Extract 4 (session 4)
Extract 4 shows teacher–participant affiliation being created through interaction. The teacher validates the participants’ experience and communicates affiliation through the soft, long “mmm” (3). There are regular, and often long, pauses (11, 13, 17, 19) which may demonstrate willingness of both the teacher and the participant to stay with her experience and that this is an okay place to be together. Notice also how teacher and participant match each other’s pace and tone (see the rising intonation of the teacher in 16 which follows the participant’s emphasis on “coming”).
The teachers generally used many highly positive minimal response tokens (Jefferson 1984) (words, such as “right,” “sure,” “yeh,” “mm”) often overlapping with participants’ talk. Here, in extract 4, the teacher’s “mm’s” overlap with the participant’s words and in this instance communicate affiliation and actively signal to the participant to continue because what she is saying is of interest and value. As expressed earlier, these minimal responses can also be used to close down and change topic (see the “okay” in 71, extract 3).
Extract 5 (session 2) (picking up a short while after extract 1)
In extract 5, the teacher offers an echo of tone and content of the phrase “very difficult,” performing a sense of alliance and affiliation with participant 3 as she shares her experience of challenge and communicates difficulty (though interpolated laughter). The participant is able to come in with a completely contrasting experience (28), implying that (although this is only session 2) an encouraging, invitational atmosphere has been established and is continually being reinforced through conversation. In other session recordings, the teachers explicitly encourage participants to share experiences that might “be the same as or different to” what has just been shared.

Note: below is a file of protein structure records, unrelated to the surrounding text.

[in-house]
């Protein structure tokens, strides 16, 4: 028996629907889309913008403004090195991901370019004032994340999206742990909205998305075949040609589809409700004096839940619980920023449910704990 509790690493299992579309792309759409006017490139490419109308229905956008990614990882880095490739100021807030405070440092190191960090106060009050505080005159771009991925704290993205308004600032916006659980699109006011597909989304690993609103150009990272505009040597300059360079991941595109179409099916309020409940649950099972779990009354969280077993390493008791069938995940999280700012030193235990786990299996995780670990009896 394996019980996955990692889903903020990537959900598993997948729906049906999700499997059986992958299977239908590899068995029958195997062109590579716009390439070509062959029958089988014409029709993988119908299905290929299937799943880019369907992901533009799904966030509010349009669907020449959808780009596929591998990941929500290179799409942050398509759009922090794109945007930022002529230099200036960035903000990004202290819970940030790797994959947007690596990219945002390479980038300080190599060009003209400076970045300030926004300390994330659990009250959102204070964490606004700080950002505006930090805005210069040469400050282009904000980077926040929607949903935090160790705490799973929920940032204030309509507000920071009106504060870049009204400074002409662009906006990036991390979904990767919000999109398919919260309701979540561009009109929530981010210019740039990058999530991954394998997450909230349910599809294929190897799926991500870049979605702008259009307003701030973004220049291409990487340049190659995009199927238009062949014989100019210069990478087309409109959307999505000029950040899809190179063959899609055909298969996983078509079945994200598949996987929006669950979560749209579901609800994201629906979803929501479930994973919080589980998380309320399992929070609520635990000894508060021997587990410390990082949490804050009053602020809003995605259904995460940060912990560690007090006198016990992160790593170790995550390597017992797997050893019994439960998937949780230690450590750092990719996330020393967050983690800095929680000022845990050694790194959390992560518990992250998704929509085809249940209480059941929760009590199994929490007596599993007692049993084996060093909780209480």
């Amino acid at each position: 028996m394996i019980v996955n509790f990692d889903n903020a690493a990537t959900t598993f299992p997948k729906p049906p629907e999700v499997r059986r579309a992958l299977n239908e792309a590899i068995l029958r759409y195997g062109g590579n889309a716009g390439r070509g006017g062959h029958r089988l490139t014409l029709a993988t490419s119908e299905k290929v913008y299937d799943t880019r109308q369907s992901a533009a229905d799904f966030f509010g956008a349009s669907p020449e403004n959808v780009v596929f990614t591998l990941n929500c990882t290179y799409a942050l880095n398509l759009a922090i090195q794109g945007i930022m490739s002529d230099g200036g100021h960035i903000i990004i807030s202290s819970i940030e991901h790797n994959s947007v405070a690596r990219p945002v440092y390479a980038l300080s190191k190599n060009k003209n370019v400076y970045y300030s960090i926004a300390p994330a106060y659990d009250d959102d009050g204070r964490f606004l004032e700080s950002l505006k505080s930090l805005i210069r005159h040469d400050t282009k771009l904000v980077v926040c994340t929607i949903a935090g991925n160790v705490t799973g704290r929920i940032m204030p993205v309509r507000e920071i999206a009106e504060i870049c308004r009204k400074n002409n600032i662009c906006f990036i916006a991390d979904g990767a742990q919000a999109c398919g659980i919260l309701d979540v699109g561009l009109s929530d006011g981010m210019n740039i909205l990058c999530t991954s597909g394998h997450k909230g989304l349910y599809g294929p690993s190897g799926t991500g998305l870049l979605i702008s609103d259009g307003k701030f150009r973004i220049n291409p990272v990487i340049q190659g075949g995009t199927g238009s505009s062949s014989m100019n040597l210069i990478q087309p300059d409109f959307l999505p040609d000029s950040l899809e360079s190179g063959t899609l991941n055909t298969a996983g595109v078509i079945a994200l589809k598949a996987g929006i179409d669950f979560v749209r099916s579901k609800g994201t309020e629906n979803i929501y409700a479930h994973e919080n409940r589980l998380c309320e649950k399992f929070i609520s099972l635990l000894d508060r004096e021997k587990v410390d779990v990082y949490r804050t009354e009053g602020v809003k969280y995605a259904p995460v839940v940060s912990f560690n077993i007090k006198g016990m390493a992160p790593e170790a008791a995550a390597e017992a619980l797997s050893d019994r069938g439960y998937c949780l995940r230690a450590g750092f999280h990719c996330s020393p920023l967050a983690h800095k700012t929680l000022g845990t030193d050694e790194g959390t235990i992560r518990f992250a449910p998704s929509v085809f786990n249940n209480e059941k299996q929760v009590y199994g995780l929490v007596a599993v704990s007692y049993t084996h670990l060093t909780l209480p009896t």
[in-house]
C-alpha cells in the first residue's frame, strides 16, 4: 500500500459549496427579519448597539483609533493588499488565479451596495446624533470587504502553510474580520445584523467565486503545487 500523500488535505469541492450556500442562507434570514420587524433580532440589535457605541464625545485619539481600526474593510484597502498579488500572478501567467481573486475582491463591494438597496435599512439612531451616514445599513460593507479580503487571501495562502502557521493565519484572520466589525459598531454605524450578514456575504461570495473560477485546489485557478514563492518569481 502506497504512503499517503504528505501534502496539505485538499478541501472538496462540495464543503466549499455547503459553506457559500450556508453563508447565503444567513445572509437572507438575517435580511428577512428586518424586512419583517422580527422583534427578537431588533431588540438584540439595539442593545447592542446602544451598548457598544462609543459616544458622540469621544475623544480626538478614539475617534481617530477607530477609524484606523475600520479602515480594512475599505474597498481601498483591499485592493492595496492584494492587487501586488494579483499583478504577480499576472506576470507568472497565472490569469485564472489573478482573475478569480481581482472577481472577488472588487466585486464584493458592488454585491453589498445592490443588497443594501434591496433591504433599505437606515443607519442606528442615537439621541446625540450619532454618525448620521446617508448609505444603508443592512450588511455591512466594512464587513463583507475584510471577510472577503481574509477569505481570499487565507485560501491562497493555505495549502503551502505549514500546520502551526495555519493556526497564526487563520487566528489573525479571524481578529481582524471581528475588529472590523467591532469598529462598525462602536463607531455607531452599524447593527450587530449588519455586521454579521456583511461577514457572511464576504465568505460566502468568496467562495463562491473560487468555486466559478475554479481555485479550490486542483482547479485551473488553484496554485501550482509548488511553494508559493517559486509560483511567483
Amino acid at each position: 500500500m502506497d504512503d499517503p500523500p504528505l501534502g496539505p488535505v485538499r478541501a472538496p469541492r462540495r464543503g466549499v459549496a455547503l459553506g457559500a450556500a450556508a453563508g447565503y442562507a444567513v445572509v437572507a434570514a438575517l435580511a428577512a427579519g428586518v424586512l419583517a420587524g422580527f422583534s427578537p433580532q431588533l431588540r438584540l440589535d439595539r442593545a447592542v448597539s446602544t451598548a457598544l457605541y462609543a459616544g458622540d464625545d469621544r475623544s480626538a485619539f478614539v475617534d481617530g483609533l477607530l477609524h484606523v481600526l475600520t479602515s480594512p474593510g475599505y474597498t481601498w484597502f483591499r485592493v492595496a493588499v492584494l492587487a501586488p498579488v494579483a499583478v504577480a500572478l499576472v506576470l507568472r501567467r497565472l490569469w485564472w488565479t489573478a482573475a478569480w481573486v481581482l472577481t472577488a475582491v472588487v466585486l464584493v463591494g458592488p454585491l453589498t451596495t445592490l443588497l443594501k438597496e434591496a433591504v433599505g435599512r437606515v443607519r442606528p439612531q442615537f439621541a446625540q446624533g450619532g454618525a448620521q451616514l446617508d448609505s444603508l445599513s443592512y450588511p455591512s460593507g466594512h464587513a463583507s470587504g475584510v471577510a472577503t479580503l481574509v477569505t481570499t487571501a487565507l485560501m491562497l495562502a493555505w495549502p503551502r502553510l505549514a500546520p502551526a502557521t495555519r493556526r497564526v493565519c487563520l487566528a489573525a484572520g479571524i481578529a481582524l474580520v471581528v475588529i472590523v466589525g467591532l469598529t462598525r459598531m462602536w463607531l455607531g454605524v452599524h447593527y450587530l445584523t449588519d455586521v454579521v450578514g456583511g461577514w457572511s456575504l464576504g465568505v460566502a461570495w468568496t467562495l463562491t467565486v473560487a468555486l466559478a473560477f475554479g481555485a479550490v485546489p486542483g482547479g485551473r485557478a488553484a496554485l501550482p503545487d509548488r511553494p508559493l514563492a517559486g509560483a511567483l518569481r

Although the sequences of transcript tend to be between the teacher and one other participant, it is important to remember that every conversation happens in the presence of the whole group. The teachers frequently use strategies during a turn-taking sequence with one participant to ensure wider participation, to encourage affiliation between everyone present, and to encourage recognition that the theme being explored is relevant to everyone.